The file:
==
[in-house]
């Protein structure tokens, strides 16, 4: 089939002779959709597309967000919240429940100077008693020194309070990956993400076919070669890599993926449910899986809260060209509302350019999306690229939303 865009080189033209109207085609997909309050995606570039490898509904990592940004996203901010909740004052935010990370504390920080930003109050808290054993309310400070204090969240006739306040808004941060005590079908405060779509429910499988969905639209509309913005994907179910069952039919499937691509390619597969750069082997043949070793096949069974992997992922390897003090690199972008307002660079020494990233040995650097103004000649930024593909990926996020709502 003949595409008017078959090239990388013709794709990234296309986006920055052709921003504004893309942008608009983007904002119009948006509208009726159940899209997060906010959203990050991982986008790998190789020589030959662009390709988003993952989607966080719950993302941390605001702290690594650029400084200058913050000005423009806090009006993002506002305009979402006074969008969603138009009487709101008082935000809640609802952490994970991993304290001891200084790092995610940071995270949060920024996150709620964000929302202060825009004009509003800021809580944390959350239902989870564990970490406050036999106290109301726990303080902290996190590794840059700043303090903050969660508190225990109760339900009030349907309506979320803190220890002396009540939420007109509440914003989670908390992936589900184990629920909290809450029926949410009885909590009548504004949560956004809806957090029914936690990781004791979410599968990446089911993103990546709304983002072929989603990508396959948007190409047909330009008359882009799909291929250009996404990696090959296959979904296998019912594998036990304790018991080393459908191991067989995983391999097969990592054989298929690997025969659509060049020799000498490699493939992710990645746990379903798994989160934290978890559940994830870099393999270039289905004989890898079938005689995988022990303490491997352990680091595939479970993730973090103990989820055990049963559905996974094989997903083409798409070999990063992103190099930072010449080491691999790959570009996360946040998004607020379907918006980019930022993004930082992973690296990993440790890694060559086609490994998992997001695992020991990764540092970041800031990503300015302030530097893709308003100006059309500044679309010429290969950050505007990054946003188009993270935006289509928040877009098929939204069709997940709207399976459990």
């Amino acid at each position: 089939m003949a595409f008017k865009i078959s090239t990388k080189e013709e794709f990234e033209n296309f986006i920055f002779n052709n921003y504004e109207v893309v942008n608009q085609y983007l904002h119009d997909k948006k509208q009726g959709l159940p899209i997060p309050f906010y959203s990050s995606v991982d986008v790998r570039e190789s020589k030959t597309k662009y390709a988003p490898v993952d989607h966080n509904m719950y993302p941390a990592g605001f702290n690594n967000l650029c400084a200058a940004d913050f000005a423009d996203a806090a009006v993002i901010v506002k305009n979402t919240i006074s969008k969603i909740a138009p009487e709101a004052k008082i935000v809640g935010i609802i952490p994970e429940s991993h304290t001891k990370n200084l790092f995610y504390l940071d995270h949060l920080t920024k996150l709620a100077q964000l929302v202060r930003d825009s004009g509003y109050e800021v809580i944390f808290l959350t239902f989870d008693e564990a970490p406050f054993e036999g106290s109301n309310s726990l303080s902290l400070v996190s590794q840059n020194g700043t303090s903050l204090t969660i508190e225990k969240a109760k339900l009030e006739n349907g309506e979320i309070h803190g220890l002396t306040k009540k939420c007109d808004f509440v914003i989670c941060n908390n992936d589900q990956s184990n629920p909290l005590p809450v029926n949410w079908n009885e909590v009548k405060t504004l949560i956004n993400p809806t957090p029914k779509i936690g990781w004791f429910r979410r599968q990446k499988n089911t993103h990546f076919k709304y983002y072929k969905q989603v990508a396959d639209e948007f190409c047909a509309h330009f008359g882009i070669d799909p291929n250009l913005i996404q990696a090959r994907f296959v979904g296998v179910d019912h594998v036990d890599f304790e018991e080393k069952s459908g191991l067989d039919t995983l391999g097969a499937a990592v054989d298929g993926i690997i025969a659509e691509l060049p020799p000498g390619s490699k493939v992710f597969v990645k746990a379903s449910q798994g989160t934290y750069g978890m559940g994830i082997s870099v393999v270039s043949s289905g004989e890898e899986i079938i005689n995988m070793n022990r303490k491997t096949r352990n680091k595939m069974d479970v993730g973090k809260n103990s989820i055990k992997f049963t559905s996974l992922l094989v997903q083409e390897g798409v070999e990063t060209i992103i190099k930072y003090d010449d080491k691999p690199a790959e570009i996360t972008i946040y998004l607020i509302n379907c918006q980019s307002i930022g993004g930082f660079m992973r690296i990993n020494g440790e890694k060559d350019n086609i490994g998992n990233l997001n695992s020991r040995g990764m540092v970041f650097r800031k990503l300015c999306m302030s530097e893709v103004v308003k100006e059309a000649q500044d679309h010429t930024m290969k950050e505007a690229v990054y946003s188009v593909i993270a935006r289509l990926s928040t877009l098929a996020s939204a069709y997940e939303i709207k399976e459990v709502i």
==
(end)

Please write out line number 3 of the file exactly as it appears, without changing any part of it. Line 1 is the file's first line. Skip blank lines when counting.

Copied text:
């Amino acid at each position: 089939m003949a595409f008017k865009i078959s090239t990388k080189e013709e794709f990234e033209n296309f986006i920055f002779n052709n921003y504004e109207v893309v942008n608009q085609y983007l904002h119009d997909k948006k509208q009726g959709l159940p899209i997060p309050f906010y959203s990050s995606v991982d986008v790998r570039e190789s020589k030959t597309k662009y390709a988003p490898v993952d989607h966080n509904m719950y993302p941390a990592g605001f702290n690594n967000l650029c400084a200058a940004d913050f000005a423009d996203a806090a009006v993002i901010v506002k305009n979402t919240i006074s969008k969603i909740a138009p009487e709101a004052k008082i935000v809640g935010i609802i952490p994970e429940s991993h304290t001891k990370n200084l790092f995610y504390l940071d995270h949060l920080t920024k996150l709620a100077q964000l929302v202060r930003d825009s004009g509003y109050e800021v809580i944390f808290l959350t239902f989870d008693e564990a970490p406050f054993e036999g106290s109301n309310s726990l303080s902290l400070v996190s590794q840059n020194g700043t303090s903050l204090t969660i508190e225990k969240a109760k339900l009030e006739n349907g309506e979320i309070h803190g220890l002396t306040k009540k939420c007109d808004f509440v914003i989670c941060n908390n992936d589900q990956s184990n629920p909290l005590p809450v029926n949410w079908n009885e909590v009548k405060t504004l949560i956004n993400p809806t957090p029914k779509i936690g990781w004791f429910r979410r599968q990446k499988n089911t993103h990546f076919k709304y983002y072929k969905q989603v990508a396959d639209e948007f190409c047909a509309h330009f008359g882009i070669d799909p291929n250009l913005i996404q990696a090959r994907f296959v979904g296998v179910d019912h594998v036990d890599f304790e018991e080393k069952s459908g191991l067989d039919t995983l391999g097969a499937a990592v054989d298929g993926i690997i025969a659509e691509l060049p020799p000498g390619s490699k493939v992710f597969v990645k746990a379903s449910q798994g989160t934290y750069g978890m559940g994830i082997s870099v393999v270039s043949s289905g004989e890898e899986i079938i005689n995988m070793n022990r303490k491997t096949r352990n680091k595939m069974d479970v993730g973090k809260n103990s989820i055990k992997f049963t559905s996974l992922l094989v997903q083409e390897g798409v070999e990063t060209i992103i190099k930072y003090d010449d080491k691999p690199a790959e570009i996360t972008i946040y998004l607020i509302n379907c918006q980019s307002i930022g993004g930082f660079m992973r690296i990993n020494g440790e890694k060559d350019n086609i490994g998992n990233l997001n695992s020991r040995g990764m540092v970041f650097r800031k990503l300015c999306m302030s530097e893709v103004v308003k100006e059309a000649q500044d679309h010429t930024m290969k950050e505007a690229v990054y946003s188009v593909i993270a935006r289509l990926s928040t877009l098929a996020s939204a069709y997940e939303i709207k399976e459990v709502i």